Facing a possible bankruptcy, the Spanish renewable-energy behemoth Abengoa has filed for preliminary creditor protection and, according to news reports, is winding down construction projects worldwide. See article here…
Duke Energy plans to build one of North Carolina’s largest solar farms near Monroe and a second one in Davie County. See article here…
El Paso’s City Council has unanimously rejected Texas-based El Paso Electric’s proposal to increase rates, monthly charges and create a new solar customer class. See article here…
A group of industrial energy users that includes the University of New Mexico and Intel Corp. want state regulators to reconsider a Public Service Co. of New Mexico rate decision they say will unfairly hit them with $1.5 million in charges for fuel savings. See article here…
Energy storage is no longer an emerging technology, Audrey Fogarty, VP of product management for energy storage integrator Younicos, said on Dec. 8. See article here…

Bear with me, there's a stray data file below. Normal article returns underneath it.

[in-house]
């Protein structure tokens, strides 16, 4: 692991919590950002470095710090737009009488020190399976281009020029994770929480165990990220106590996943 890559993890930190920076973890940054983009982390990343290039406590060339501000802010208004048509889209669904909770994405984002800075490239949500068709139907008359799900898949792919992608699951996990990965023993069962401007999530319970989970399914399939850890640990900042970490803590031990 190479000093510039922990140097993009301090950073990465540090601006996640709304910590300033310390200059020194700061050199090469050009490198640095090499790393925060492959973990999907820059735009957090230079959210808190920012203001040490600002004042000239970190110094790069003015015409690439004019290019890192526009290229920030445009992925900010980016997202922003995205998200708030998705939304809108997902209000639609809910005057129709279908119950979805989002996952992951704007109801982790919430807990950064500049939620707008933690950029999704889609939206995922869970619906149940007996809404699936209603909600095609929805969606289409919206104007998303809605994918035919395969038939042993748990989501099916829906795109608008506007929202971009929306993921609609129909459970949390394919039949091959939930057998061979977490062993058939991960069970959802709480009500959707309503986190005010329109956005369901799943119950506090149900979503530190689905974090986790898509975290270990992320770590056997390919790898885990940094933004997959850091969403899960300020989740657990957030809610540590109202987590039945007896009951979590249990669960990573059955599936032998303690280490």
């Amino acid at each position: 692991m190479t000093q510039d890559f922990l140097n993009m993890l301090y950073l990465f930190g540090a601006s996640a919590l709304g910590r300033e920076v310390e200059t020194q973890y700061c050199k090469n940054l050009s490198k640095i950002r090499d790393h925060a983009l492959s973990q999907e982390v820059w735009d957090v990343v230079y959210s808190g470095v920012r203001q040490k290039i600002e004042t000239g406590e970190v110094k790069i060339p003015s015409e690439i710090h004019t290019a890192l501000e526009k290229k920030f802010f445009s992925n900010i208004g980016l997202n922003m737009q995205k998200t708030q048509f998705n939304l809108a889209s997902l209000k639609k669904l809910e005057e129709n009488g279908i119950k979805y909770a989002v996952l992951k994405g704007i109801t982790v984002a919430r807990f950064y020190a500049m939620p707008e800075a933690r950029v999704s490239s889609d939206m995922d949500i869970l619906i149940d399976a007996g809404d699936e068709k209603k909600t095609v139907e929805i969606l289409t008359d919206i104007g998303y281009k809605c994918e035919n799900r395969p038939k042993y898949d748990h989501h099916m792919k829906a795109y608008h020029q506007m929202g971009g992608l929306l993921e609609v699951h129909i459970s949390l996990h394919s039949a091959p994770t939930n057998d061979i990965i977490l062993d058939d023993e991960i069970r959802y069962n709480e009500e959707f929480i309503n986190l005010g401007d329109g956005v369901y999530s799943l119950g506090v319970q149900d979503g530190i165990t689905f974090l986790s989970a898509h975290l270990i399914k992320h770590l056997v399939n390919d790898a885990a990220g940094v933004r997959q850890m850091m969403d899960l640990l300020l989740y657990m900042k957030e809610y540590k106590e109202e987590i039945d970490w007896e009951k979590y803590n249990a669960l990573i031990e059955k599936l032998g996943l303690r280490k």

In 2016, Virginia’s solar industry could grow more than 1,000 percent compared with 2015 – a 750 percent increase over all the solar ever deployed in the state. See article here…
New From BNEF
Sungevity Raises $650 Million to Expand Rooftop Solar Business
Sungevity Inc. raised $650 million from investors including General Electric Co. to expand its operations and build more rooftop solar systems.
AES to Get Batteries from LG Chem in Energy Storage Push
AES Corp., the world’s largest owner of battery power systems, said LG Chem Ltd. will supply lithium-ion batteries as part of an expansion of its large-scale energy storage business.
SolarCity May Sell $185m Solar-Loan Asset-Backed Security
If it occurs, such a deal would be the inaugural securitization of a portfolio of SolarCity’s MyPower solar Loans.
SunEdison Cuts Price for Vivint Solar Deal After Shares Plunge
SunEdison Inc., the worst-performing solar company this year, is revising the terms of its much-criticized deal to acquire Vivint Solar Inc., reducing the initial $2.2 billion price by at least 25 percent.
U.S. Solar Heads for Record as Installations Reach 1.4 Gigawatts
The U.S. solar industry is on pace for a record year after adding 1.4 gigawatts of capacity in the third quarter.
*Article descriptions and summaries in this update consist of direct quotes from the referenced articles.View All Blog Posts